Money Your Super Single Touch Payroll system could direct workers to high-cost super funds

Single Touch Payroll system could direct workers to high-cost super funds

Super problem.
New workers could be signed up to high-cost funds. Photo: Getty
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The Australian Taxation Office’s Single Touch Payroll automation system could push workers into choosing unsuitable and high fee superannuation funds, Industry Super Australia believes.

The system, to be rolled out to all employees with 20 or more workers by July 1 2018, will speed up and simplify payrolls by notifying the ATO immediately of wage and salary payments, tax payments  and superannuation contributions immediately when they are made.

ISA fears that under new proposals employees starting a new job may be pressed to use Single Touch Payroll (STP) to sign up to a super fund without giving them access to fee or investment return comparisons. That could prompt them to choose a fund other than the low-fee employer default.

The changes, ISA says, will come without Parliamentary scrutiny. They will also bypass the current Productivity Commission review of default super and will not necessarily refer to the default super system overseen by the Fair Work Commission which directs super contributions of those who do not make individual choices. 

This could leave employees with lower super nest eggs, either retiring with less or having to work longer, ISA said in a statement

ISA CEO David Whiteley said the proposals, if implemented, would work in the interests of private financial institutions who were seeking to change the super system to suit their vertically integrated and scandal-prone business models is working.

“New employees, including those starting their very first job, could be pushed into choosing a super fund without the information to make an informed choice, or the reassurance of a default fund safety net,” said Mr Whiteley.

 “With an estimated eight in ten Australians not choosing their own fund and relying on the default safety net, the risk is Australians could select underperforming super funds”, said Whiteley.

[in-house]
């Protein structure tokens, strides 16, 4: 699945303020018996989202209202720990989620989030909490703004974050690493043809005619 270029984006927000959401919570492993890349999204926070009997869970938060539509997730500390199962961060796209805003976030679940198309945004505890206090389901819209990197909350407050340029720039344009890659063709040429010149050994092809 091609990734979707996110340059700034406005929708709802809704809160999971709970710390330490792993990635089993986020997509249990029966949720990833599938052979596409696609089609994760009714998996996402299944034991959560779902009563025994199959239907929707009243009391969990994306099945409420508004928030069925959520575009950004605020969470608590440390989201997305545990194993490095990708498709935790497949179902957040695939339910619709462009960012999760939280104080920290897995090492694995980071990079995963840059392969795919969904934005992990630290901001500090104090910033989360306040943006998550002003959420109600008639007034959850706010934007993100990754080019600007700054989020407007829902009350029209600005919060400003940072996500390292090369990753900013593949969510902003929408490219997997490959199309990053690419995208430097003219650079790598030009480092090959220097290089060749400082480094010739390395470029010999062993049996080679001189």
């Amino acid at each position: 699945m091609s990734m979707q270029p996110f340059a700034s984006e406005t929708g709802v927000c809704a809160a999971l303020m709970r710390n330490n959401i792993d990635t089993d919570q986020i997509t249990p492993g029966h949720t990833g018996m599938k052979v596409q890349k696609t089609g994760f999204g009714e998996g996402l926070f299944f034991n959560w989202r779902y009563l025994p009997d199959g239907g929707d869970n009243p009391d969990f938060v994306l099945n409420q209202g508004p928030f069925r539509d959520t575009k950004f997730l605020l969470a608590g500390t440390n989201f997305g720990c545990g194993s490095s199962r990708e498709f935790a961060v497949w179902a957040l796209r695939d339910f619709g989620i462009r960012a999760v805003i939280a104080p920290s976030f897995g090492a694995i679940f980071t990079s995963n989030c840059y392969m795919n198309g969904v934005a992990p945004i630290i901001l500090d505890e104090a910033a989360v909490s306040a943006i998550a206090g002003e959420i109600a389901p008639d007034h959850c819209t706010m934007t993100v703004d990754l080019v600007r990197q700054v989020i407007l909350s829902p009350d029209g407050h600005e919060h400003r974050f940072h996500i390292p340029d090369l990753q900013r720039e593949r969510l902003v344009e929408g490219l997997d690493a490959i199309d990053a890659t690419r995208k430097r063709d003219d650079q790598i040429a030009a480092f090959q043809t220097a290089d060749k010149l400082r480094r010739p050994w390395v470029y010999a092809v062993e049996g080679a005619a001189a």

SuperRatings data shows industry super funds have outperformed bank-owned super funds by around 2 per cent for the decade to 30 June 2017. Over a full working life, 2 per cent is a difference of $200,000* on the average nest egg.  

“It appears policymakers are caving in to bank pressure to remove consumer protections so they can increase their market share,” said Whiteley. 

In a submission to the ATO’s Online Choice of Fund Design consultation, Industry Super highlights the form:

• Assumes employees have detailed fund information and can make decisions in their financial interest;

• Fails to include information on a person’s listed funds’ MySuper status, fees and net returns;

• Fails to include information on the employer’s specific default fund;

• Fails to allow for account consolidation;

• Fails to properly test behavioural biases and poor financial literacy;

• Pre-empts the Productivity Commission’s review into default selection mechanisms.

 Industry Super recommends government:

1) Postpone STP fund choice until the Productivity Commission inquiry is complete, and the default fund safety net future decided;

2) Redraft the design to support informed decisions that connect employees to workplace-suitable quality funds.